Set the oven to 400 degrees F. Cut the acorn in half width-wise, and then cut a small amount off of each end so that when flipped over, they will sit flat. Turned upside down onto a baking sheet, and baked for 35 minutes.

Meanwhile, heated oil in a stock pot, and added ground beef, cinnamon, nutmeg and 1/2 of the salt. Browned, and then reserved ground beef on a plate, using slotted spoon to keep juices in the pot.

Then, I added the onion and allowed it to soften for about 5 minutes. Added in garlic, and let cook for another minute. Finally, I added the rest of the salt, the uncooked brown rice and the water, brought to a boil, and allowed to simmer for 25 minutes (or as directions for your rice state).

By the time the rice mixture is cooked, the squash should be ready to come out of the oven. I did not remove the seeds from the inside prior to cooking, so I used an ice cream scoop (think of it as a giant melon baller) and gently scooped out the seeds and discarded. Then I scooped out most of the inside of each squash (leaving about 1/16" so that the sides don't fall in). This creates our "bowl" for the squash/rice/meat mixture.

Now that the rice was done, I added the ground beef back in, as well as the squash. Mixed well to incorporate all ingredients and then piled them into each "squash bowl". Here's where I deviated. This recipe is pretty sweet, and we tend to go with more savory meals. I sprinkled some shaved parmesan on top.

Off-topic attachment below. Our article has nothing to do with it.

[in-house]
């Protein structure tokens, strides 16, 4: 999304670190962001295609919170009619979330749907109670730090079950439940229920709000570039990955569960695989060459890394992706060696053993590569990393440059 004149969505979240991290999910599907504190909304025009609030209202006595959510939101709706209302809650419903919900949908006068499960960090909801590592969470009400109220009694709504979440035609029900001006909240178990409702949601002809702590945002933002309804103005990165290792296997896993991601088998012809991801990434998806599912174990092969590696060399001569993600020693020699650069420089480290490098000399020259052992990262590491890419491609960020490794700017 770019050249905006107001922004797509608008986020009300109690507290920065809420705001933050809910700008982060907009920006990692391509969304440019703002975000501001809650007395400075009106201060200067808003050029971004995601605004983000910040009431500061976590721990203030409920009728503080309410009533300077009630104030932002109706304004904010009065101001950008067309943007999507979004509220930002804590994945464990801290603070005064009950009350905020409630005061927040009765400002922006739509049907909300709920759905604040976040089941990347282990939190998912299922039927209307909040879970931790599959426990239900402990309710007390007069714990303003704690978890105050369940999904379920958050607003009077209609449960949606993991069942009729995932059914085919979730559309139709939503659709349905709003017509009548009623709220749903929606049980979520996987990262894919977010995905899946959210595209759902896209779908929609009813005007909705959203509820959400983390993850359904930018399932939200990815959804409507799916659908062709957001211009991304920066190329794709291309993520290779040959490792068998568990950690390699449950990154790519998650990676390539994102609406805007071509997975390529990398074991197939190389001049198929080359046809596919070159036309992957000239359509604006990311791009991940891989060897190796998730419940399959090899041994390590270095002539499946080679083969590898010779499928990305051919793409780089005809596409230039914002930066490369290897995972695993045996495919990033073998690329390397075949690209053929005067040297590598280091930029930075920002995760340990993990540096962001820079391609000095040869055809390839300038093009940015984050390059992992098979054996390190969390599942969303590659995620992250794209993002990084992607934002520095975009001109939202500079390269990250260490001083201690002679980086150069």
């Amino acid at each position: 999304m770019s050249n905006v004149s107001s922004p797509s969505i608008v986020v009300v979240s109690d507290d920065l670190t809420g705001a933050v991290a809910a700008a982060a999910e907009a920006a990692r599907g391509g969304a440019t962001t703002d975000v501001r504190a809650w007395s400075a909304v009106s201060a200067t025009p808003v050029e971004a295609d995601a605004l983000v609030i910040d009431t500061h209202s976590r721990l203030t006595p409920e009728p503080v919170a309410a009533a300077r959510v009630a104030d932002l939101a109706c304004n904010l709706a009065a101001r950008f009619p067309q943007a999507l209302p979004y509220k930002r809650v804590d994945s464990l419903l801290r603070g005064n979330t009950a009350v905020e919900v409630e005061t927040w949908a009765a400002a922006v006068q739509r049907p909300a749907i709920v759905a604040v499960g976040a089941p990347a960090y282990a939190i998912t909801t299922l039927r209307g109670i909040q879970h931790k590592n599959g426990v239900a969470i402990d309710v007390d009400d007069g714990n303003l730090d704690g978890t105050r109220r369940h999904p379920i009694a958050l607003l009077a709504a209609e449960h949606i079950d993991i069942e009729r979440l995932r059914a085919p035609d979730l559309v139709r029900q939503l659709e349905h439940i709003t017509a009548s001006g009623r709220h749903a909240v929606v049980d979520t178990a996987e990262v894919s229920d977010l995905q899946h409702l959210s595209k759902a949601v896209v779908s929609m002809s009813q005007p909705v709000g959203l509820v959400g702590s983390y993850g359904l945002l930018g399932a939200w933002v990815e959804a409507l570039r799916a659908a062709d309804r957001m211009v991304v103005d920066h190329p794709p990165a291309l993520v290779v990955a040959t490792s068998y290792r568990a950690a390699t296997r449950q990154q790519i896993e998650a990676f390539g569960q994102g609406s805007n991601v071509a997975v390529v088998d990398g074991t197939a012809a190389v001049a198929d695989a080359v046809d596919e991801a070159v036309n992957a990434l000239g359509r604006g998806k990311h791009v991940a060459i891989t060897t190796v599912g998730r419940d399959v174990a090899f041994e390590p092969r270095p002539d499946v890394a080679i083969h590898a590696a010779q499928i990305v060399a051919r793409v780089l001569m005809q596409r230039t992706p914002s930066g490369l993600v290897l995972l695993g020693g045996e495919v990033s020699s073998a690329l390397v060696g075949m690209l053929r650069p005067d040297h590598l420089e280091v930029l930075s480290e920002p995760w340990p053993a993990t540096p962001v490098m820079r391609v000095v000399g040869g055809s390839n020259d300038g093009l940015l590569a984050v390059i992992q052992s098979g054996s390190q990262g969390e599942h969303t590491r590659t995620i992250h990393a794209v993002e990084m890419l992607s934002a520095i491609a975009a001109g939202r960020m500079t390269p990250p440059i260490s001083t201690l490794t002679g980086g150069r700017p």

Then I popped the stuffed squash back in the oven for another 10 minutes so that the cheese would melt, and the mixture would get a little browned on top.

On to reviews. The only complaint I heard, and it was prefaced with "this is not a complaint", was that this was too sweet. Nick went back and added more parmesan to get a little more salt into his mix. I really liked it as it was, very subtle, and a little sweet. And the cinnamon and nutmeg add a really festive, fall-like vibe to the meal. I also did not serve this with anything else. I think it would have been nice with maybe some grilled asparagus or brussel sprouts, but I just ran out of time. Also, having a toddler attached to both legs while I hobble around the kitchen to produce something "gourmet-like", repeatedly saying "Mommy UP! Mommy UP!" tends to wittle down the variety that I can cook up.